Carl Mäsak is an application developer for Perl 6. He is the number one Perl 6 bug reporter, the author of November, one of the first real web applications written in Perl 6.
You started following the Perl 6 development in 2003–2004, a few years after the Perl 6 project was announced. What was so special about that that attracted your attention for years?
Actually, it was Perl that attracted me. I started using it more and more in my projects at home and at university. Started really liking the language. Back in 2003 we were already at Perl 5.8, I guess — though I won’t swear I was running that recent a version.
Anyway, I was alternating between many Perl-related things. Writing small scripts. Checking out CPAN. Reading stuff like “How to tell if you’re a Perl beginner, a Perl wizard, or a Perl guru”. And, of course, reading the Apocalypses. Apocalypse 12 just came out as I was turning really interested. And then of course Pugs happened, which made everything much more concrete. Suddenly you could actually play around with this new language.
At that time Pugs was the main and only implementation of the language. Can you tell about your experience with it?
There was something magical about the Pugs development process. Never before or since have I seen a project more deserving of the description “agile”. Things were changing and growing on a daily basis, the lead developer Audrey wrote daily updates on use.perl.org (now defunct), and there was a constant flurry of discussion and development on the then-new #perl6 channel. This was around 2005 and 2006. Audrey was extremely prolific, sometimes code in what seemed like negative time. Someone would go “hey, there’s a bug…”, Audrey would go “wait for it”, and seconds later an svn commit with a fix popped up, and you’d wonder whether the speed of light was just exceeded somewhere along the way. Or she’d go to sleep and the commits would keep on coming.
With the kind of extreme velocity that Pugs had, it was impossible not to feel some kind of… disappointment… when switching over to Rakudo. At the time (2007), Rakudo was far behind Pugs in many regards, but also a slower-moving project. In my longing for the return of the golden days of Pugs I remember also feeling that Rakudo was somehow more full of bugs than Pugs. That may not actually be true, but it felt that way. Could be it was partly true, partly an artifact of the Parrot platform, and partly the lower velocity of the project as such. Oh, and I should add that nowadays, making quick changes to Rakudo is a breeze, and sometimes easier than it ever was in Pugs. (Because much of the Rakudo code is in Perl 6.)
Even though Pugs is now a dormant project, it made at least three lasting impressions that are with us even today. The first is the spectest suite, which specifies what Perl 6 is and what a Perl 6 implementation is expected to do. The second is testing culture itself. Not a Perl invention as such, but the Pugs project led the way a lot, and now it’s very much a part of CPAN culture and Perl 6 culture alike. The third is Moose, which was born on the #perl6 channel. Since that time Moose and the Perl 6 object system have cross-pollinated several times, so it’s a bit pointless to ask which one is based on which.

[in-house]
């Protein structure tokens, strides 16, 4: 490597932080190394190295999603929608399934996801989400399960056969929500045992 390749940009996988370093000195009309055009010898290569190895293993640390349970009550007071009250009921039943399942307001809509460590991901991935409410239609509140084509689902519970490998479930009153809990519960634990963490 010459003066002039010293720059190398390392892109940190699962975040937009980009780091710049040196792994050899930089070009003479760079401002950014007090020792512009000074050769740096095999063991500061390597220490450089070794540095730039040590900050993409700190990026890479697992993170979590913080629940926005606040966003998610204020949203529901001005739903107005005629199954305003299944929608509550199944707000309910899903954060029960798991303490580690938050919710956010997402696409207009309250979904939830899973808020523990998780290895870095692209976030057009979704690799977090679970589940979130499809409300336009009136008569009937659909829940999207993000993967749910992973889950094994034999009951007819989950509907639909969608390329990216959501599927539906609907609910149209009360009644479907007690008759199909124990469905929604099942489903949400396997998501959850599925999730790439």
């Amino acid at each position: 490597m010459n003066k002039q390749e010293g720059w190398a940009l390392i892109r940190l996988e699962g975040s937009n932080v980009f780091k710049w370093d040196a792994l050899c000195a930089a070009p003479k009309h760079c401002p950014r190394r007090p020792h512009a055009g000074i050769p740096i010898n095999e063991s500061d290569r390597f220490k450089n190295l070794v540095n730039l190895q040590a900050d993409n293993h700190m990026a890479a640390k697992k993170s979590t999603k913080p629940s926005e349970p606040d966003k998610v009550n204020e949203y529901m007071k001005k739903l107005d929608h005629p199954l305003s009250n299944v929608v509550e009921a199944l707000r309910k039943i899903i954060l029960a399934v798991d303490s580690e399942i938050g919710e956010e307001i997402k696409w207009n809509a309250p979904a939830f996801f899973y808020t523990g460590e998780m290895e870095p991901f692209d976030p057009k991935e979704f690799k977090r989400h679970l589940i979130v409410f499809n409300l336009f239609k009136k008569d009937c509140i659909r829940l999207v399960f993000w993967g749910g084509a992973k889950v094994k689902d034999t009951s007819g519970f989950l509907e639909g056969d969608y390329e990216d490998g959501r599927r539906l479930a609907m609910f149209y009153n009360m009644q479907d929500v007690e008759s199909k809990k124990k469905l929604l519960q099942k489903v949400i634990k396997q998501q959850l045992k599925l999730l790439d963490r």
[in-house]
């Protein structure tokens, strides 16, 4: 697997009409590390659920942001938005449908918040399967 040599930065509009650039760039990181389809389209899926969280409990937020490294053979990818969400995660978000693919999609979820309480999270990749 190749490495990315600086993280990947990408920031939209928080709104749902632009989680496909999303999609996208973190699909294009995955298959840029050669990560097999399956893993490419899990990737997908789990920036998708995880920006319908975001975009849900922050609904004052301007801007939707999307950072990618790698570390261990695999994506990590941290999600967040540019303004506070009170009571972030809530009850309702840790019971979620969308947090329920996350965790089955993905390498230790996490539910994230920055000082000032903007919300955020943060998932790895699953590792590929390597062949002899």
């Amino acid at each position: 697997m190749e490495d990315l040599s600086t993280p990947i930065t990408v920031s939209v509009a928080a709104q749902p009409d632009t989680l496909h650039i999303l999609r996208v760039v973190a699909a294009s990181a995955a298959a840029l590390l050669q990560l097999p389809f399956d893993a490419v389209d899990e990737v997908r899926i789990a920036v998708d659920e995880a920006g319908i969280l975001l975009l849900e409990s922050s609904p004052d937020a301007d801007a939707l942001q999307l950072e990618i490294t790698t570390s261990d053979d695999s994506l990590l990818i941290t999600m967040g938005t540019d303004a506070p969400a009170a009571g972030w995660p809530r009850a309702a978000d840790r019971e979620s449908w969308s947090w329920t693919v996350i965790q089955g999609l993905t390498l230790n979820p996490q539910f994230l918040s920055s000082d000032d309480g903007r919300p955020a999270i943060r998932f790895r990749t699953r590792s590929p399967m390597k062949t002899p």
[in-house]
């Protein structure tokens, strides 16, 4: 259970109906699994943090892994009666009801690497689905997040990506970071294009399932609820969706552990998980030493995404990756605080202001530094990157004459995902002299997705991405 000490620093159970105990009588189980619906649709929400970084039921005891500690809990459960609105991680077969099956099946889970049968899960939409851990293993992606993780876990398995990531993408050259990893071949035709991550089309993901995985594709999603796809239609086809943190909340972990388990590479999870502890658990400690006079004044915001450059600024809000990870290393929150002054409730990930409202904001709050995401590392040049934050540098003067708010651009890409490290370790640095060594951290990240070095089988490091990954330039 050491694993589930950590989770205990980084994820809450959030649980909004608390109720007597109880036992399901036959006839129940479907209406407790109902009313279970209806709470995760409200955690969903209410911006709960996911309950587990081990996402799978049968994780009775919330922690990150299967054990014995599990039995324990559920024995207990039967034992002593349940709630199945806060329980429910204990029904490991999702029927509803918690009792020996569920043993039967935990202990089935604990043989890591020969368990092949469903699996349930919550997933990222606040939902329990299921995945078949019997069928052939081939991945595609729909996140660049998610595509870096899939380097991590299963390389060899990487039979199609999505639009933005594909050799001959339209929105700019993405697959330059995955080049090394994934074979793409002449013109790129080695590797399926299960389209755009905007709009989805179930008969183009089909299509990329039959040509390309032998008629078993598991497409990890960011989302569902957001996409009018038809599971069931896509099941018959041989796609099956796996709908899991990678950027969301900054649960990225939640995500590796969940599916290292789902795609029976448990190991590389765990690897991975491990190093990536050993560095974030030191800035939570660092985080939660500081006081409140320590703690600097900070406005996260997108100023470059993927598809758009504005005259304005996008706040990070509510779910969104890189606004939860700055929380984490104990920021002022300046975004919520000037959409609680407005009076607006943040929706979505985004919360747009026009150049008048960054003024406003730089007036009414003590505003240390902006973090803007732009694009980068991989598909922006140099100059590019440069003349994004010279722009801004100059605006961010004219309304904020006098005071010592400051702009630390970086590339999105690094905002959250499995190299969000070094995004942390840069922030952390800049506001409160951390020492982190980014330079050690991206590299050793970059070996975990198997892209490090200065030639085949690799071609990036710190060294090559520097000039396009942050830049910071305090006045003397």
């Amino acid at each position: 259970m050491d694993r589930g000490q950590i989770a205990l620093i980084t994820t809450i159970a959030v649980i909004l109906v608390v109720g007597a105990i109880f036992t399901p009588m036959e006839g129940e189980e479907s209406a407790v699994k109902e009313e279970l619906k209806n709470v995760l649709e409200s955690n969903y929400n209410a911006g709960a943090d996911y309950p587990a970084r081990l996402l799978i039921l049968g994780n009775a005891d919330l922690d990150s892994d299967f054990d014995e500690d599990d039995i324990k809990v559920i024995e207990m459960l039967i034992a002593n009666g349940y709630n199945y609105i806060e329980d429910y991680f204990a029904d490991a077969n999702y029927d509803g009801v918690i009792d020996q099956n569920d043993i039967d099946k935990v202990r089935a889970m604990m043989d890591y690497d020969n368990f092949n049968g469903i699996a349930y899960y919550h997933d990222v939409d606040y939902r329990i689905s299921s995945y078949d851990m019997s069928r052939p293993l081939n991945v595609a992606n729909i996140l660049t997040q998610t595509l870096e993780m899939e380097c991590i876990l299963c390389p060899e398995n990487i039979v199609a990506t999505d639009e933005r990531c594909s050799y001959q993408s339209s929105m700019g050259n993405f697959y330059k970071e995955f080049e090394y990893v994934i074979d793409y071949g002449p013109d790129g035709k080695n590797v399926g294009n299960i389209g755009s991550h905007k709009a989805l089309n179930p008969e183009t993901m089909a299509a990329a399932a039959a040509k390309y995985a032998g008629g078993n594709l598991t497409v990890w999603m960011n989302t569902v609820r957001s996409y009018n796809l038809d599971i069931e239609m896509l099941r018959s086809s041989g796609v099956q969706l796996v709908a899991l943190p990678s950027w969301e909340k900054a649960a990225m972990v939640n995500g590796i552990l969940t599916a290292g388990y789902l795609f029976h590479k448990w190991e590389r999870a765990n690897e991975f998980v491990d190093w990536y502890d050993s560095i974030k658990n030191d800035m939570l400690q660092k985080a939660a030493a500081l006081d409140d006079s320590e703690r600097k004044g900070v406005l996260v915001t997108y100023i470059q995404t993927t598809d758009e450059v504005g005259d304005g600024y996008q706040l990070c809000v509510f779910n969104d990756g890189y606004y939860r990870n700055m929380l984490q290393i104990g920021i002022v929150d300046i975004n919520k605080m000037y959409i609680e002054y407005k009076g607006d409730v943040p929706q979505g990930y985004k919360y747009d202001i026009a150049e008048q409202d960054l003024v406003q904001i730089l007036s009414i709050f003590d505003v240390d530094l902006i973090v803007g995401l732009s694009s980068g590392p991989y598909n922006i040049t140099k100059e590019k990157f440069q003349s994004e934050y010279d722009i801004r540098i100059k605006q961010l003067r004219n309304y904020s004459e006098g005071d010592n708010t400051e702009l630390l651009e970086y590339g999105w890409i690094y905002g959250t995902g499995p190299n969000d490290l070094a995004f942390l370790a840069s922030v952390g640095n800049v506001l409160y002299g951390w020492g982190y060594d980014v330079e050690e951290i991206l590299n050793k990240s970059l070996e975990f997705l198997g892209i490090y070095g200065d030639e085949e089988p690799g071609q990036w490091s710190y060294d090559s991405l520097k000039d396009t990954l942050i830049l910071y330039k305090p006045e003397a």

You became famous (for the first time) after you submitted dozens of bug reports to the Perl 6 request tracker (rt.perl.org). What was your motivation?
It was kind of silly. My first RT submission was an update to the STATUS file of the Rakudo project, back in May 2008. As I started using Rakudo more, I found all these little things that made Rakudo just fall over and die. Really simple things, things you would never find in Perl 5 because it’s so mature. Like you’d run a program that was just “$_”, and it would throw an error. Or you’d run just “$” and it would hang! Or you’d try to inherit from something that didn’t exist, and you’d get a Parrot NPE (Null-Pointer Exception). Most of those early findings were simply because I was the first one trying them out, and so it made sense that I send them in as I found them. By July 2008 I was averaging two tickets a day.
How did people working on Perl 6 react?
I remember Patrick Michaud saying something like this at YAPC::EU 2008: “At first I was kind of annoyed at all these tickets coming in, most of them describing issues we were already aware of and just hadn’t got to yet. But then I realized it’s kind of nice to have them in RT!” I remember him saying that, because I felt good about not being a complete annoyance to one of the big names in the Perl 6 world! ☺
It quickly turned into a bit of a gimmick. It was possible to keep up the tempo of about one RT ticket a day for two-three years at least. So almost every day people would see “masak submits rakudobug” on the channel. I tried to submit “streamlined” bug reports, with close to minimal character count while still describing the necessary details. I managed to keep at it, because my brain doesn’t consider it work to open up a new email, paste something into it, edit a little, and click send. Each little such contribution is just four-five minutes of the day.
If you go out in the forests or any other natural ecosystem, there will be plants that turn sunlight into chemical structure, animals that eat the plants, animals that eat other animals, and finally the “decomposers”, fungi and bacteria, that take dead organic material and break it down to allow it to re-enter the cycle and be useful again for the plants and animals. Being a decomposer is not very prestigious, but it’s necessary for the sustainability of the ecosystem. I’ve always thought of my rakudobug-submitting habit as acting as a decomposer: digesting some discrepancy and spewing it out into RT where it can be of use for the higher flora and fauna in the Perl 6 world. There are many other jobs like that in an open-source project, by the way: keeping text files or wikis up-to-date, doing minor code fixes, refactoring, cage cleaning. Relatively small tasks each on their own, but important for long-term survival of the project.
Did you try fixing the bugs you discovered?
I did, but after having just described myself as a fungus, I hardly need to add that it didn’t happen all that often! ☺